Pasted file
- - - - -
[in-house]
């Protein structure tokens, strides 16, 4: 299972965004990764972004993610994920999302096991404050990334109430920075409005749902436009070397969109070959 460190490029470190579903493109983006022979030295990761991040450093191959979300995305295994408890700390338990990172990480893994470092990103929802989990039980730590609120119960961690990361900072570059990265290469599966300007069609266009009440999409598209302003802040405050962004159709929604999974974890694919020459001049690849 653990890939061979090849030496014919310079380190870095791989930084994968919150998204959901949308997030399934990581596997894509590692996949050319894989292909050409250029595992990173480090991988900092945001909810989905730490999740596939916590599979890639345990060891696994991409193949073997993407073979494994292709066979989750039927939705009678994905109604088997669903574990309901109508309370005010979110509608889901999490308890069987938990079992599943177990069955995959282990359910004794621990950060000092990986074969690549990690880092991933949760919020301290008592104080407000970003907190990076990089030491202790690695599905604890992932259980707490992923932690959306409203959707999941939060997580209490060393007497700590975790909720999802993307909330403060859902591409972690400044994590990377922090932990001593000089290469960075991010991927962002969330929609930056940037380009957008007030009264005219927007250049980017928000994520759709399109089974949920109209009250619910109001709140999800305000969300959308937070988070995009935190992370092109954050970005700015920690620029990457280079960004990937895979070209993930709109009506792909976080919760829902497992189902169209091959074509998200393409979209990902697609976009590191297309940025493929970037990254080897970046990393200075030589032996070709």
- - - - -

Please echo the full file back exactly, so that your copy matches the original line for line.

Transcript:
[in-house]
């Protein structure tokens, strides 16, 4: 299972965004990764972004993610994920999302096991404050990334109430920075409005749902436009070397969109070959 460190490029470190579903493109983006022979030295990761991040450093191959979300995305295994408890700390338990990172990480893994470092990103929802989990039980730590609120119960961690990361900072570059990265290469599966300007069609266009009440999409598209302003802040405050962004159709929604999974974890694919020459001049690849 653990890939061979090849030496014919310079380190870095791989930084994968919150998204959901949308997030399934990581596997894509590692996949050319894989292909050409250029595992990173480090991988900092945001909810989905730490999740596939916590599979890639345990060891696994991409193949073997993407073979494994292709066979989750039927939705009678994905109604088997669903574990309901109508309370005010979110509608889901999490308890069987938990079992599943177990069955995959282990359910004794621990950060000092990986074969690549990690880092991933949760919020301290008592104080407000970003907190990076990089030491202790690695599905604890992932259980707490992923932690959306409203959707999941939060997580209490060393007497700590975790909720999802993307909330403060859902591409972690400044994590990377922090932990001593000089290469960075991010991927962002969330929609930056940037380009957008007030009264005219927007250049980017928000994520759709399109089974949920109209009250619910109001709140999800305000969300959308937070988070995009935190992370092109954050970005700015920690620029990457280079960004990937895979070209993930709109009506792909976080919760829902497992189902169209091959074509998200393409979209990902697609976009590191297309940025493929970037990254080897970046990393200075030589032996070709």